- The Washington Times - Tuesday, November 9, 2004

D.C. Mayor Anthony A. Williams said yesterday he is “very confident” that he has the seven necessary votes from the D.C. Council for his plan to build a ballpark near South Capitol Street Southeast.

Mr. Williams and numerous city sources said a frenetic, three-day lobbying campaign solidified enough political support to trump a rival plan for a ballpark at the grounds of RFK Stadium offered by council Chairman Linda W. Cropp.

The full council is set to vote on the measure today.

“I believe we have the votes,” said Mr. Williams, who was flanked at a press conference by 19 local business leaders. “Neither one of us wants to kill baseball.”

Major League Baseball (MLB) has threatened to walk out on its deal to relocate the team to the District if funding for the Southeast ballpark site is not obtained.

Mr. Williams appears to have prevailed by landing the support of Ward 1 Democrat Jim Graham, a swing vote in the political battle between Mr. Williams and Mrs. Cropp.

Mr. Graham last night was completing a deal with the mayor to earmark millions of dollars from the stadium-financing package for city libraries. The money would come from a tax-increment financing district that the mayor wants to establish around the Southeast ballpark.

Library funding was a loosely stated goal of a community benefits fund announced two weeks ago by Mr. Williams.

But Mr. Graham argued for more specific funding for libraries, starting with a $45 million infusion. A press conference to announce the library deal and Mr. Graham’s support has been scheduled for this morning before the council hearing.

“If we don’t have seven votes for this [library plan], we don’t have seven votes for the mayor’s proposal,” Mr. Graham said.

Mr. Graham likely will join Democrats Jack Evans, Harold Brazil, Vincent B. Orange Sr., Kevin P. Chavous, Sharon Ambrose and Sandy Allen in voting for Mr. Williams’ plan.

Mrs. Allen, like Mr. Graham, is seeking to make a last-minute deal that will provide job creation and economic development for her Ward 8 residents.

Mr. Graham also said the library deal would help answer critics who say the ballpark project will divert city resources from more critical needs.

“What I’m hearing from my constituents is that there are other priorities far more important than baseball, and I agree with that view,” he said. “What I’m bringing to my constituents is that we will be addressing other, … more important D.C. priorities.”

Mrs. Cropp yesterday conceded that her plan to build a ballpark at the RFK Stadium site, which sent shock waves through the city over the weekend, did not have enough votes to pass.

Several council members said yesterday they had not been contacted by Mrs. Cropp in an effort to win votes.

But Mrs. Cropp still intends to introduce an amendment today that would require the ballpark site to be moved to RFK. The move, she said, is motivated by a desire to lower the cost of building a stadium, as well as minimize the impact of a gross-receipts tax that she says “will destroy businesses.”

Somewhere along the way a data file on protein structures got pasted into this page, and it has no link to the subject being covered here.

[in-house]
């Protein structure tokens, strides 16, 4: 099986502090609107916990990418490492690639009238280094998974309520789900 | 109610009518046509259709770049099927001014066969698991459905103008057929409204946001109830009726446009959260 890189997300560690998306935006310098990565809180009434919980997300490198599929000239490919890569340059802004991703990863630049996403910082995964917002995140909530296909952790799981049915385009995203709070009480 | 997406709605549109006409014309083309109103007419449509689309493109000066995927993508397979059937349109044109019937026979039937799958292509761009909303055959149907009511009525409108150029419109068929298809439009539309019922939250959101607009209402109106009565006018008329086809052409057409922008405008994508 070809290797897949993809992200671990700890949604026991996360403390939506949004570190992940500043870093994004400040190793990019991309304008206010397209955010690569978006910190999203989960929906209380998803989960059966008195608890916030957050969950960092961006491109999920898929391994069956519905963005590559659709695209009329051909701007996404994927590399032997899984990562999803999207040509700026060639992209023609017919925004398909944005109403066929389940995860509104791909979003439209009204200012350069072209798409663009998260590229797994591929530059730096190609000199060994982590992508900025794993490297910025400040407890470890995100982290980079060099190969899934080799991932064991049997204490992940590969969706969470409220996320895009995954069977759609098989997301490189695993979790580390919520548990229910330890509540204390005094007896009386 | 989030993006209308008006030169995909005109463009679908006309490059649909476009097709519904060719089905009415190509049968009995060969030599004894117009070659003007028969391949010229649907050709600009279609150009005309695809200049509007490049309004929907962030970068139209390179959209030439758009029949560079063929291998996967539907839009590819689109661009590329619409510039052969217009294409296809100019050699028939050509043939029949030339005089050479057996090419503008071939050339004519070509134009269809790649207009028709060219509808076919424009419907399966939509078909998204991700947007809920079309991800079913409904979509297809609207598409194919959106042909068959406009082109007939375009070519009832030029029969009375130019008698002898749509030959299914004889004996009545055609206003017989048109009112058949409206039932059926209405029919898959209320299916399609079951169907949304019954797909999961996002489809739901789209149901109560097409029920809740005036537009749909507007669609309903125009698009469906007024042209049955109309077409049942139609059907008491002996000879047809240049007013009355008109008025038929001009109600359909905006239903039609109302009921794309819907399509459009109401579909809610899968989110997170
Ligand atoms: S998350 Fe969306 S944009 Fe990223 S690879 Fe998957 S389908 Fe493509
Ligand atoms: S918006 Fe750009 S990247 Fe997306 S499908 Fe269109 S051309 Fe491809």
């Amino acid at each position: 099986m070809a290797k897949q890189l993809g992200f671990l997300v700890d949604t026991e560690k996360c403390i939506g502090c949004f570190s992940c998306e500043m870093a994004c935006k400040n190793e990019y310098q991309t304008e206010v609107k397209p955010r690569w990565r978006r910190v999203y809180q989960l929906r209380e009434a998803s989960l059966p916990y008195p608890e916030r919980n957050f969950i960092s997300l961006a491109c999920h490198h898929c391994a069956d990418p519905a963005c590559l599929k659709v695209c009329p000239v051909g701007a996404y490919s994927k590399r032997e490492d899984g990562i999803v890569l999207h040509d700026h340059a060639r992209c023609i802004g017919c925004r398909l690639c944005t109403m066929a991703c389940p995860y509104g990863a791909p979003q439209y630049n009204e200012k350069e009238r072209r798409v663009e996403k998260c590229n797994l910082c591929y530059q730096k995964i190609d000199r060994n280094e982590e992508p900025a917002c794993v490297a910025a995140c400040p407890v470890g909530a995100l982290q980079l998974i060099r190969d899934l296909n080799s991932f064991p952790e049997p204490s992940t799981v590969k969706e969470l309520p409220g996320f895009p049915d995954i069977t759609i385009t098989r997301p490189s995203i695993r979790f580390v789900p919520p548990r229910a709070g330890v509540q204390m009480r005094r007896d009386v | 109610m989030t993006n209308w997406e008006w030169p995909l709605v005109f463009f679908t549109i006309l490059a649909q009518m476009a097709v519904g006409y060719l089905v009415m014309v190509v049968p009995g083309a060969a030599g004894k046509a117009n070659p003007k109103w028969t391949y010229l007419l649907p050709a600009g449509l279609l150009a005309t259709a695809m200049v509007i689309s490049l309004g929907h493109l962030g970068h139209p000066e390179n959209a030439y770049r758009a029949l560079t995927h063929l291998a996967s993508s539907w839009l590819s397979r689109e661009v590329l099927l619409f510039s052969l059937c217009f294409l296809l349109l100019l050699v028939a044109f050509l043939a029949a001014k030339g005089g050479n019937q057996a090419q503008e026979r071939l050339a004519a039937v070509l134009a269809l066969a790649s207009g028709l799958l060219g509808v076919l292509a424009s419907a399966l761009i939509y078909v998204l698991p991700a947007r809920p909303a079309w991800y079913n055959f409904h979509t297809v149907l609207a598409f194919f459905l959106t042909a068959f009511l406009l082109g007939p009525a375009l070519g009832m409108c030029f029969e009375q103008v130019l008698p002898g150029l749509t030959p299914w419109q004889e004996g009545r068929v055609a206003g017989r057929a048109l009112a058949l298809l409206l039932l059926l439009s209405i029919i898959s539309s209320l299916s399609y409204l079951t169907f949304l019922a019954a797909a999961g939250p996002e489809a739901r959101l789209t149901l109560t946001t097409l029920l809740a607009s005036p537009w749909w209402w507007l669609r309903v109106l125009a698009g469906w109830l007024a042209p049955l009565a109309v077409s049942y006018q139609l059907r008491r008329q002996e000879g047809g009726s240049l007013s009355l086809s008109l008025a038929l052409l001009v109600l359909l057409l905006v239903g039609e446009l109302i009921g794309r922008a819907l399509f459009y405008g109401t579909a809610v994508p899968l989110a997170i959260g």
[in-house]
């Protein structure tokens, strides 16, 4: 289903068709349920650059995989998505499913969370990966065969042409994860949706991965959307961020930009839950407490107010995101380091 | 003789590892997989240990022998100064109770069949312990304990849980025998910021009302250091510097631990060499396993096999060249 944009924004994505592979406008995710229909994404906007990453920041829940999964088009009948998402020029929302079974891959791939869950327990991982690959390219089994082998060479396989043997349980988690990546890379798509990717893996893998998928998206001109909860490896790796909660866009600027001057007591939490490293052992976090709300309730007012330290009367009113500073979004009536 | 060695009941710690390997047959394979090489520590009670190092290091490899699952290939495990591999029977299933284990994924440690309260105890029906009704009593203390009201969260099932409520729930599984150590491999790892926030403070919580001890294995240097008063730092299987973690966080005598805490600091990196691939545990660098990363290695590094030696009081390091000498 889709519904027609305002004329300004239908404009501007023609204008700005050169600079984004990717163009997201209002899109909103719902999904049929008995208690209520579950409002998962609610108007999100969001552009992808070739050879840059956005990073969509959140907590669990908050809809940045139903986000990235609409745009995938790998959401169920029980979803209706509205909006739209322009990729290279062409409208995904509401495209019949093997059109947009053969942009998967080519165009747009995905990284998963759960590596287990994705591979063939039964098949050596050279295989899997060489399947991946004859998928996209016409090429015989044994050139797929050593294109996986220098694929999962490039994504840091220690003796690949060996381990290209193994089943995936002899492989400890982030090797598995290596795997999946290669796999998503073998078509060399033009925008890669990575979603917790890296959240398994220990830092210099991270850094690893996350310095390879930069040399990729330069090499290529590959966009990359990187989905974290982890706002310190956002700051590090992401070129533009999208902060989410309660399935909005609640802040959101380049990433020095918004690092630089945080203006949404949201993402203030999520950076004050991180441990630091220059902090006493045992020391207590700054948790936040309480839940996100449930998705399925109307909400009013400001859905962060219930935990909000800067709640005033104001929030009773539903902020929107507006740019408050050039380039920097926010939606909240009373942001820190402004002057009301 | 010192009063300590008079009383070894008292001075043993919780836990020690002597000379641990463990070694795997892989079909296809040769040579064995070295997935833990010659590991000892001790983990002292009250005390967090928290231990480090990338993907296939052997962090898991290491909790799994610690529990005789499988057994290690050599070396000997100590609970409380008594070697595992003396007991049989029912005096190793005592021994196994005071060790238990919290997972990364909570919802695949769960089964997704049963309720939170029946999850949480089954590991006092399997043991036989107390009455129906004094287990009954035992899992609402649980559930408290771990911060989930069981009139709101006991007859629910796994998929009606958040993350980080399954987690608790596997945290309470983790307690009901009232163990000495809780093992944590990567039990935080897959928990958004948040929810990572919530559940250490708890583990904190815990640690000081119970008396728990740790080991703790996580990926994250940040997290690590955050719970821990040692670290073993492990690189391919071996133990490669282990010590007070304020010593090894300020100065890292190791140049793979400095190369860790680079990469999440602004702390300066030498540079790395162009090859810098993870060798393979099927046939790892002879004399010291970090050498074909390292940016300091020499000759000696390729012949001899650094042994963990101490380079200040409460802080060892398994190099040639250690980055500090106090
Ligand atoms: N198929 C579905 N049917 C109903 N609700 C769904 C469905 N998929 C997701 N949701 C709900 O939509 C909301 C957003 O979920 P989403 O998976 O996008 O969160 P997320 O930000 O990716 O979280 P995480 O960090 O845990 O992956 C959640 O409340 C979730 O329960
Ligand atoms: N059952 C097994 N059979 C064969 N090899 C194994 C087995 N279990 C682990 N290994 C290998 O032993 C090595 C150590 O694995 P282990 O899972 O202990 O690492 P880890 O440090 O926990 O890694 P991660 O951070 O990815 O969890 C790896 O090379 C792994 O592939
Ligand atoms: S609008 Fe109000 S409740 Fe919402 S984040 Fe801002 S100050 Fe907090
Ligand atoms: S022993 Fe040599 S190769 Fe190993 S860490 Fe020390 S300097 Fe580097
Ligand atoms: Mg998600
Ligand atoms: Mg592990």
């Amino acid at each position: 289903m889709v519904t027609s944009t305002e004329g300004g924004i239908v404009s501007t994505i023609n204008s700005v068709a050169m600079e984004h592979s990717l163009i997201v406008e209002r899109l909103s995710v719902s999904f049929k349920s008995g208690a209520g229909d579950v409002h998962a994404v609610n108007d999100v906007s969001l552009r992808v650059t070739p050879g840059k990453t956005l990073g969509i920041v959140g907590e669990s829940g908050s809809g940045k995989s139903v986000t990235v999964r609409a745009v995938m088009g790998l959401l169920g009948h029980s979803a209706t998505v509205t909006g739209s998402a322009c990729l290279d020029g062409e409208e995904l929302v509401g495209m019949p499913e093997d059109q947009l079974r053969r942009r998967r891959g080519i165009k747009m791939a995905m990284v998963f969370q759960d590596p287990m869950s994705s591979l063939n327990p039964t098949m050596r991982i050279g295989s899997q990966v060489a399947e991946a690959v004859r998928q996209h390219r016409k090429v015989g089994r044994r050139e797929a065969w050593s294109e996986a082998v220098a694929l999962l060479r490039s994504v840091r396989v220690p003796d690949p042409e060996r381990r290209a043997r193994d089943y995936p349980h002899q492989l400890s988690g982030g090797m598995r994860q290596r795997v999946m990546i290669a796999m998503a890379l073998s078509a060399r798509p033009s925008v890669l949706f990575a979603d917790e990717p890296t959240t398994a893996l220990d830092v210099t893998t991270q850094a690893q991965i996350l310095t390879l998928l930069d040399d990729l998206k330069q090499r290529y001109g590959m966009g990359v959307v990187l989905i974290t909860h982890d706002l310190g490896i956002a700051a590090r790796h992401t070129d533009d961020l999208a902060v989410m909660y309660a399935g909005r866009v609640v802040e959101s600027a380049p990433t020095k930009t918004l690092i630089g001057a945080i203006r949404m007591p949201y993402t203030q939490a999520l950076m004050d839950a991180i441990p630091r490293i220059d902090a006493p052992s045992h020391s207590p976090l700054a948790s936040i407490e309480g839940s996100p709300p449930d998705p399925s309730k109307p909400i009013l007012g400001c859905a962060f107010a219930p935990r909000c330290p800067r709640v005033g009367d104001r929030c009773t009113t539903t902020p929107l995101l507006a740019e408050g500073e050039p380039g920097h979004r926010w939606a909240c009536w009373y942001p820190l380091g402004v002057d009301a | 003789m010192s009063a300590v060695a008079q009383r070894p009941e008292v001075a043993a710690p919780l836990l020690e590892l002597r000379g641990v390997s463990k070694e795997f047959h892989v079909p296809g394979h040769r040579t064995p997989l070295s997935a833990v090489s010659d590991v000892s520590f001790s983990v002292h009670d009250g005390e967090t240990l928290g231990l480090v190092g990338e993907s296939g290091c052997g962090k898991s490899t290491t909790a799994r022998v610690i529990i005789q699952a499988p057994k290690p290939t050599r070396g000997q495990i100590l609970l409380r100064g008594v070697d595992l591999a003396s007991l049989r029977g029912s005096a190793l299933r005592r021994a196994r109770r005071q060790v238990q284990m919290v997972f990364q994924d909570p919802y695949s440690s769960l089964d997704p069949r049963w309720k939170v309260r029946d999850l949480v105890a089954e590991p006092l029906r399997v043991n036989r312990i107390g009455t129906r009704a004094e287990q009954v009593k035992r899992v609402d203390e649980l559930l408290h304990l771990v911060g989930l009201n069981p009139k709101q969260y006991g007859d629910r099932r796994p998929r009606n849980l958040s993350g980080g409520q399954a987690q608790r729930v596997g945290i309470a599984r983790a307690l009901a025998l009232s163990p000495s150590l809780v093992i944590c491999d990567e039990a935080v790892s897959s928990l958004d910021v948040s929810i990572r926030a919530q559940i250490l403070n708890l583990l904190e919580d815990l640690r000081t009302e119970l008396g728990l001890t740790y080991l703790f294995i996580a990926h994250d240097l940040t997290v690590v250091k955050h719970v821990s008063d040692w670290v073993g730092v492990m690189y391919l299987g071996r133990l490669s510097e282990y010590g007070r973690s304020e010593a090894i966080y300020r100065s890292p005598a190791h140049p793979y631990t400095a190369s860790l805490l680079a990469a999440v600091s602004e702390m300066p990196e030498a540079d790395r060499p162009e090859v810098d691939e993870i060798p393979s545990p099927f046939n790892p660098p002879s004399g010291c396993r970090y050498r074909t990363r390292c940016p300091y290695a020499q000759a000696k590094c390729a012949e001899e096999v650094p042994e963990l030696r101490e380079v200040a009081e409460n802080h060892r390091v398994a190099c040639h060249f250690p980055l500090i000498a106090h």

The tax on businesses grossing more than $4 million per year is intended to fund the largest share of construction costs.

“I still succeeded in bringing these issues to the attention of the community,” Mrs. Cropp said. “My goal is still to bring about a better deal.”

If Mr. Williams’ coalition splinters, Mrs. Cropp said she would seek to table the ballpark bill and renegotiate with the mayor.

“I don’t think [Mr. Williams] has the votes, yet, either,” Mrs. Cropp said. “You don’t know what is going to happen until the council says ‘yea’ or ‘nay.’”

Jerry Reinsdorf, the owner of the Chicago White Sox and the chairman of MLB’s relocation committee, spoke yesterday with both Mr. Williams and Mrs. Cropp, again relaying baseball’s refusal to accept a new stadium at RFK.

“He was very clear about their preference for the Southeast site,” Mrs. Cropp said.

Both Mrs. Cropp and Mr. Williams yesterday conducted full-throttle press tours, seeking to garner public support for their positions. They capped off the day with dueling speeches to the public on city cable channel 16 and WTOP-Radio.

“As an individual — and as a mayor — I believe in keeping commitments,” Mr. Williams said last night. “Who are we, as a people and as a city, if we don’t? This city made a commitment: to build a ballpark on the waterfront. When Major League Baseball awarded us a team, we endorsed that commitment. I’m keeping it. It’s time for others to keep it, too.”

But even if the mayor prevails as expected today, council member Phil Mendelson, at-large Democrat, said Mr. Williams has not achieved a true mandate on the issue.

“I think the mayor should be looking for more than just seven votes, just skating through,” Mr. Mendelson said. “I would feel more comfortable with something getting nine or ten votes.”

Meanwhile, D.C. Chief Financial Officer Natwar Gandhi yesterday released his fiscal-impact report on a ballpark at the grounds of RFK, estimating the cost at $410 million.

Two weeks ago, Mr. Gandhi estimated that the Southeast site, including a second round of contingency funding, would cost $534.8 million.

The figure for the RFK site is 23 percent lower than the estimate for the Southeast site and is in line with the 20 percent savings that Mrs. Cropp promised on Friday upon announcing her plan.

The key areas of difference are the much lower land-acquisition costs for the RFK site, currently leased by the city from the National Park Service, and far lower outlays for related improvements such as enhancements to Metro service.

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